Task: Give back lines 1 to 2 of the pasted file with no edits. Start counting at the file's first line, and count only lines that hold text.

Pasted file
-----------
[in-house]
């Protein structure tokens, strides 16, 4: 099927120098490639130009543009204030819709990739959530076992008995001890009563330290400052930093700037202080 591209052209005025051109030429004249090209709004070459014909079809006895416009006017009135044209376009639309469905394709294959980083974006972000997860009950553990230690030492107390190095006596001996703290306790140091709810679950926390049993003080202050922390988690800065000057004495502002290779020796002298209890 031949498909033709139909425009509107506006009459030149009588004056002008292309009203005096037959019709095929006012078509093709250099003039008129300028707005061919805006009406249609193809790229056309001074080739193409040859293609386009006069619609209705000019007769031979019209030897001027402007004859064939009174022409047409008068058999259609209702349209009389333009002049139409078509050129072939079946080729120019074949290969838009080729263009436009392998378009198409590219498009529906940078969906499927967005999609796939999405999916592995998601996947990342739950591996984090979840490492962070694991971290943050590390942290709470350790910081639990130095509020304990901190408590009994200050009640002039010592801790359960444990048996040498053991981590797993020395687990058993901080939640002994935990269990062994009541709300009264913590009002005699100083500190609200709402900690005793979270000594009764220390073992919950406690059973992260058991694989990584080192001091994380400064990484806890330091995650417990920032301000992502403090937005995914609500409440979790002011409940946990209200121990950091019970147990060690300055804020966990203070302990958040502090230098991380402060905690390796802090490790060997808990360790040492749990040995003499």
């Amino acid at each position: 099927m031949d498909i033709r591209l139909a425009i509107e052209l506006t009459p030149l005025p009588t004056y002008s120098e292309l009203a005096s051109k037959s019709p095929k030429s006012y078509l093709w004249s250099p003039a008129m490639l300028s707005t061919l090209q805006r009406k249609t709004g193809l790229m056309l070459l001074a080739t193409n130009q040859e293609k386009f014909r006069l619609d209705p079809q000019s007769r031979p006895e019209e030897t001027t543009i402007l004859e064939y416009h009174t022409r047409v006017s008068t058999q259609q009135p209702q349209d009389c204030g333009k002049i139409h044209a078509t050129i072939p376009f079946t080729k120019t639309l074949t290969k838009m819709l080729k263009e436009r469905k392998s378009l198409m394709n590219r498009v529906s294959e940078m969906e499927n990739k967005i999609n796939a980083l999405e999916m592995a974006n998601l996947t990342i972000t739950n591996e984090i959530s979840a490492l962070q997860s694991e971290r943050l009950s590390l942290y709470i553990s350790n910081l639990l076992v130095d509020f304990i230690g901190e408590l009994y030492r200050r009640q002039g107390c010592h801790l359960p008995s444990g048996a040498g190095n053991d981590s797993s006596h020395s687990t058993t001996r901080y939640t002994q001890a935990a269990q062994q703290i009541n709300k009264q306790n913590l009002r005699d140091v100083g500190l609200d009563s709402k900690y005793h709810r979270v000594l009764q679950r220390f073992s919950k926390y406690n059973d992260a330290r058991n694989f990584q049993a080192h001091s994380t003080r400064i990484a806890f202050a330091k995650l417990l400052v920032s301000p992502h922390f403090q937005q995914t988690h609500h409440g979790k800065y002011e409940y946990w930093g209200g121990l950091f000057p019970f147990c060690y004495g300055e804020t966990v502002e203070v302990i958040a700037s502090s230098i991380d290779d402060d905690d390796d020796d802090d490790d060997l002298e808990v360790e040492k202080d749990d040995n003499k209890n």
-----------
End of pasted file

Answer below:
[in-house]
């Protein structure tokens, strides 16, 4: 099927120098490639130009543009204030819709990739959530076992008995001890009563330290400052930093700037202080 591209052209005025051109030429004249090209709004070459014909079809006895416009006017009135044209376009639309469905394709294959980083974006972000997860009950553990230690030492107390190095006596001996703290306790140091709810679950926390049993003080202050922390988690800065000057004495502002290779020796002298209890 031949498909033709139909425009509107506006009459030149009588004056002008292309009203005096037959019709095929006012078509093709250099003039008129300028707005061919805006009406249609193809790229056309001074080739193409040859293609386009006069619609209705000019007769031979019209030897001027402007004859064939009174022409047409008068058999259609209702349209009389333009002049139409078509050129072939079946080729120019074949290969838009080729263009436009392998378009198409590219498009529906940078969906499927967005999609796939999405999916592995998601996947990342739950591996984090979840490492962070694991971290943050590390942290709470350790910081639990130095509020304990901190408590009994200050009640002039010592801790359960444990048996040498053991981590797993020395687990058993901080939640002994935990269990062994009541709300009264913590009002005699100083500190609200709402900690005793979270000594009764220390073992919950406690059973992260058991694989990584080192001091994380400064990484806890330091995650417990920032301000992502403090937005995914609500409440979790002011409940946990209200121990950091019970147990060690300055804020966990203070302990958040502090230098991380402060905690390796802090490790060997808990360790040492749990040995003499």